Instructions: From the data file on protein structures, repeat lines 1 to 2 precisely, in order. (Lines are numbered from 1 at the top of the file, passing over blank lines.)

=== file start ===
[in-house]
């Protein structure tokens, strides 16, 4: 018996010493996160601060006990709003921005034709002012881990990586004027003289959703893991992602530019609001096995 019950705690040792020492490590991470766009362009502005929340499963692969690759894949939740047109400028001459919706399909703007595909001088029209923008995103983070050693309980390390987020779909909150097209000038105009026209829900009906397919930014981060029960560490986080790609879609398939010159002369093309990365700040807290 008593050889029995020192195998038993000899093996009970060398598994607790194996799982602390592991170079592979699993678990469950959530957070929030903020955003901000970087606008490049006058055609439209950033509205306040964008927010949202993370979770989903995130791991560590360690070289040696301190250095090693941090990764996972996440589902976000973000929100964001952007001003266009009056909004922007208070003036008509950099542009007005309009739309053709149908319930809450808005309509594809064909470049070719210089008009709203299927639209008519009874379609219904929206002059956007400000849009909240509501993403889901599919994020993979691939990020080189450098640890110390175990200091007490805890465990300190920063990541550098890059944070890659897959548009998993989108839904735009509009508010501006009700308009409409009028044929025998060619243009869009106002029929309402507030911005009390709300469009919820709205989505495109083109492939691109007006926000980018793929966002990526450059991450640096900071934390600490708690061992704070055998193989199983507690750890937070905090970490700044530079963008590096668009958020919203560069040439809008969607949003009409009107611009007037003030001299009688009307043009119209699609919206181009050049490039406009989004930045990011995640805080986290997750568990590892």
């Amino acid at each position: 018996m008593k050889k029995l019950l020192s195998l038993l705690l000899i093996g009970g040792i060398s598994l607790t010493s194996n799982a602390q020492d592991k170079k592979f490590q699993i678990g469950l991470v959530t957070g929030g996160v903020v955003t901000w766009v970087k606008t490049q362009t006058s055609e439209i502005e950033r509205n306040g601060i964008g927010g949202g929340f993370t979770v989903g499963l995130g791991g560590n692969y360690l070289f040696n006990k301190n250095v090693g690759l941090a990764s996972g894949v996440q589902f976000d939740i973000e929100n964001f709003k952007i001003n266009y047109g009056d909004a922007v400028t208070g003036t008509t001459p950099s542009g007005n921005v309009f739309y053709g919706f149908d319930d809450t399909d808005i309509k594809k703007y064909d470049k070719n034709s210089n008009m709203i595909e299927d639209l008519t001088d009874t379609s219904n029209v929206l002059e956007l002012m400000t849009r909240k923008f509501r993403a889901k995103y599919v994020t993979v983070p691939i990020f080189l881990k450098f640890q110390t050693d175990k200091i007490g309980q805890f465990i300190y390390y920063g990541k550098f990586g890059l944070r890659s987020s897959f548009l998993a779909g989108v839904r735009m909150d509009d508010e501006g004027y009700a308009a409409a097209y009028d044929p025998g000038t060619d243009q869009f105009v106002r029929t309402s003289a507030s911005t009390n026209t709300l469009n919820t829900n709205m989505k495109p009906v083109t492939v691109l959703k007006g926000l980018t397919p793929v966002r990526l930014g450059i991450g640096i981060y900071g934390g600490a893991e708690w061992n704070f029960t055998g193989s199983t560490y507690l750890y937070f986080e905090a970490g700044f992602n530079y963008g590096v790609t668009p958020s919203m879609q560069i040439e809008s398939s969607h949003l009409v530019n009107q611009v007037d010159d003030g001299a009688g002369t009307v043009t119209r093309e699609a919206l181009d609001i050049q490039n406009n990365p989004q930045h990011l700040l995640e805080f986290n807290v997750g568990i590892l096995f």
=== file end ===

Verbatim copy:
[in-house]
């Protein structure tokens, strides 16, 4: 018996010493996160601060006990709003921005034709002012881990990586004027003289959703893991992602530019609001096995 019950705690040792020492490590991470766009362009502005929340499963692969690759894949939740047109400028001459919706399909703007595909001088029209923008995103983070050693309980390390987020779909909150097209000038105009026209829900009906397919930014981060029960560490986080790609879609398939010159002369093309990365700040807290 008593050889029995020192195998038993000899093996009970060398598994607790194996799982602390592991170079592979699993678990469950959530957070929030903020955003901000970087606008490049006058055609439209950033509205306040964008927010949202993370979770989903995130791991560590360690070289040696301190250095090693941090990764996972996440589902976000973000929100964001952007001003266009009056909004922007208070003036008509950099542009007005309009739309053709149908319930809450808005309509594809064909470049070719210089008009709203299927639209008519009874379609219904929206002059956007400000849009909240509501993403889901599919994020993979691939990020080189450098640890110390175990200091007490805890465990300190920063990541550098890059944070890659897959548009998993989108839904735009509009508010501006009700308009409409009028044929025998060619243009869009106002029929309402507030911005009390709300469009919820709205989505495109083109492939691109007006926000980018793929966002990526450059991450640096900071934390600490708690061992704070055998193989199983507690750890937070905090970490700044530079963008590096668009958020919203560069040439809008969607949003009409009107611009007037003030001299009688009307043009119209699609919206181009050049490039406009989004930045990011995640805080986290997750568990590892």